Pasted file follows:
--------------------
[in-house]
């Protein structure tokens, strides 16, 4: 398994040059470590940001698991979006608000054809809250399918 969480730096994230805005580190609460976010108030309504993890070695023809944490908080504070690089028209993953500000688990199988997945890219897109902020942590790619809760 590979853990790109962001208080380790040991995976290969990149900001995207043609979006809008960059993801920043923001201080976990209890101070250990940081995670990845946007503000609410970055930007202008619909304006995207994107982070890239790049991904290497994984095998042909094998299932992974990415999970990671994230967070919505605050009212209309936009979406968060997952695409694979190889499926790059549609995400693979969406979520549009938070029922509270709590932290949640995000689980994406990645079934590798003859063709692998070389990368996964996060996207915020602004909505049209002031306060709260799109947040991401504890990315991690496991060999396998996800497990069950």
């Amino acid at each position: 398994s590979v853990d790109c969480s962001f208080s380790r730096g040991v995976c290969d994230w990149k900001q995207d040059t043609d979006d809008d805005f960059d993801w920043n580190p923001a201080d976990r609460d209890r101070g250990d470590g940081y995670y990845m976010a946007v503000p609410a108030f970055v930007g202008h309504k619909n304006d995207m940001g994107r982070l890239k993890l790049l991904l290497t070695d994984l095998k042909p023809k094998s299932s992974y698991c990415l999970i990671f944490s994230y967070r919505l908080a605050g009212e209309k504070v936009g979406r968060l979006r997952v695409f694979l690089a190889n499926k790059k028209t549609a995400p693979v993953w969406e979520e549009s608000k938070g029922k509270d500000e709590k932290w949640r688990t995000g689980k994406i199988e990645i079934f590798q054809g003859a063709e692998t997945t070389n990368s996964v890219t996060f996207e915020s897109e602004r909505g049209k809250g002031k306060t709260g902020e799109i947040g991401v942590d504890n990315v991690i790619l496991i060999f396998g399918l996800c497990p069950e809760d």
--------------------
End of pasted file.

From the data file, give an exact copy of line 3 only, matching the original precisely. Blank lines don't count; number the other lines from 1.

């Amino acid at each position: 398994s590979v853990d790109c969480s962001f208080s380790r730096g040991v995976c290969d994230w990149k900001q995207d040059t043609d979006d809008d805005f960059d993801w920043n580190p923001a201080d976990r609460d209890r101070g250990d470590g940081y995670y990845m976010a946007v503000p609410a108030f970055v930007g202008h309504k619909n304006d995207m940001g994107r982070l890239k993890l790049l991904l290497t070695d994984l095998k042909p023809k094998s299932s992974y698991c990415l999970i990671f944490s994230y967070r919505l908080a605050g009212e209309k504070v936009g979406r968060l979006r997952v695409f694979l690089a190889n499926k790059k028209t549609a995400p693979v993953w969406e979520e549009s608000k938070g029922k509270d500000e709590k932290w949640r688990t995000g689980k994406i199988e990645i079934f590798q054809g003859a063709e692998t997945t070389n990368s996964v890219t996060f996207e915020s897109e602004r909505g049209k809250g002031k306060t709260g902020e799109i947040g991401v942590d504890n990315v991690i790619l496991i060999f396998g399918l996800c497990p069950e809760d």